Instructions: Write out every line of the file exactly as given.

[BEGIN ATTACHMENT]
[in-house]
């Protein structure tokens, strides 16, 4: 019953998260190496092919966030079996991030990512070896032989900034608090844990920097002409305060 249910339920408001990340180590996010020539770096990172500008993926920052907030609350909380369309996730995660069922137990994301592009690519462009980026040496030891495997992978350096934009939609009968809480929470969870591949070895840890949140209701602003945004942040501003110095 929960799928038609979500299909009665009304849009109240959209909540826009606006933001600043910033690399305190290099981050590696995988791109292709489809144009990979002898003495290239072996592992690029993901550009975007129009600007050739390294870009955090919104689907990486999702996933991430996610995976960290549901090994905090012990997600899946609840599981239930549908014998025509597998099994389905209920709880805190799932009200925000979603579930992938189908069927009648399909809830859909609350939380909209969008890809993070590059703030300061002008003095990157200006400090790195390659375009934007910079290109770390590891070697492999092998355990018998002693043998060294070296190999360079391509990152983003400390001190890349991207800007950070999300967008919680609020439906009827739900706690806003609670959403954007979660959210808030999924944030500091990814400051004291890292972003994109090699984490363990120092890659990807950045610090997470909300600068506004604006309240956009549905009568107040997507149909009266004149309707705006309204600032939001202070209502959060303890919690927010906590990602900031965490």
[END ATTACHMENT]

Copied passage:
[in-house]
């Protein structure tokens, strides 16, 4: 019953998260190496092919966030079996991030990512070896032989900034608090844990920097002409305060 249910339920408001990340180590996010020539770096990172500008993926920052907030609350909380369309996730995660069922137990994301592009690519462009980026040496030891495997992978350096934009939609009968809480929470969870591949070895840890949140209701602003945004942040501003110095 929960799928038609979500299909009665009304849009109240959209909540826009606006933001600043910033690399305190290099981050590696995988791109292709489809144009990979002898003495290239072996592992690029993901550009975007129009600007050739390294870009955090919104689907990486999702996933991430996610995976960290549901090994905090012990997600899946609840599981239930549908014998025509597998099994389905209920709880805190799932009200925000979603579930992938189908069927009648399909809830859909609350939380909209969008890809993070590059703030300061002008003095990157200006400090790195390659375009934007910079290109770390590891070697492999092998355990018998002693043998060294070296190999360079391509990152983003400390001190890349991207800007950070999300967008919680609020439906009827739900706690806003609670959403954007979660959210808030999924944030500091990814400051004291890292972003994109090699984490363990120092890659990807950045610090997470909300600068506004604006309240956009549905009568107040997507149909009266004149309707705006309204600032939001202070209502959060303890919690927010906590990602900031965490």